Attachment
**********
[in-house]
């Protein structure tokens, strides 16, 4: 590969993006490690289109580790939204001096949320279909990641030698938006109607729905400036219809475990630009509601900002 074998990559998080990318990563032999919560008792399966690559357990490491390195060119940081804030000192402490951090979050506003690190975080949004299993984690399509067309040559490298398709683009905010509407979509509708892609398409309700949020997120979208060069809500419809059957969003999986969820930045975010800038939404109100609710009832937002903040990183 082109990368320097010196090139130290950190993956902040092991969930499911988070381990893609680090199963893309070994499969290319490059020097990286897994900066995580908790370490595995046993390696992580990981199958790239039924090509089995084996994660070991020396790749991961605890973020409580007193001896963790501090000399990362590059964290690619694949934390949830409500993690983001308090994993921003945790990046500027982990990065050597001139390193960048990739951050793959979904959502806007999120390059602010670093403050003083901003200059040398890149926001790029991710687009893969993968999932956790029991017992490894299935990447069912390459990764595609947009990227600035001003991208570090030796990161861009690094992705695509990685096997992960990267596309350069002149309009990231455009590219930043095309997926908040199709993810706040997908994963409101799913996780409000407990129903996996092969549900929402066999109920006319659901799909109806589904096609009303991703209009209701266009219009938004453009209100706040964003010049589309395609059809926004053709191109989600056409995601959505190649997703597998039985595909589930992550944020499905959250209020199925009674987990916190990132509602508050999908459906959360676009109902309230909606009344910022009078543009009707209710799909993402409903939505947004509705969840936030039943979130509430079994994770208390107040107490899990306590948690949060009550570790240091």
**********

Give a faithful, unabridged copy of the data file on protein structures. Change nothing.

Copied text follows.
[in-house]
């Protein structure tokens, strides 16, 4: 590969993006490690289109580790939204001096949320279909990641030698938006109607729905400036219809475990630009509601900002 074998990559998080990318990563032999919560008792399966690559357990490491390195060119940081804030000192402490951090979050506003690190975080949004299993984690399509067309040559490298398709683009905010509407979509509708892609398409309700949020997120979208060069809500419809059957969003999986969820930045975010800038939404109100609710009832937002903040990183 082109990368320097010196090139130290950190993956902040092991969930499911988070381990893609680090199963893309070994499969290319490059020097990286897994900066995580908790370490595995046993390696992580990981199958790239039924090509089995084996994660070991020396790749991961605890973020409580007193001896963790501090000399990362590059964290690619694949934390949830409500993690983001308090994993921003945790990046500027982990990065050597001139390193960048990739951050793959979904959502806007999120390059602010670093403050003083901003200059040398890149926001790029991710687009893969993968999932956790029991017992490894299935990447069912390459990764595609947009990227600035001003991208570090030796990161861009690094992705695509990685096997992960990267596309350069002149309009990231455009590219930043095309997926908040199709993810706040997908994963409101799913996780409000407990129903996996092969549900929402066999109920006319659901799909109806589904096609009303991703209009209701266009219009938004453009209100706040964003010049589309395609059809926004053709191109989600056409995601959505190649997703597998039985595909589930992550944020499905959250209020199925009674987990916190990132509602508050999908459906959360676009109902309230909606009344910022009078543009009707209710799909993402409903939505947004509705969840936030039943979130509430079994994770208390107040107490899990306590948690949060009550570790240091």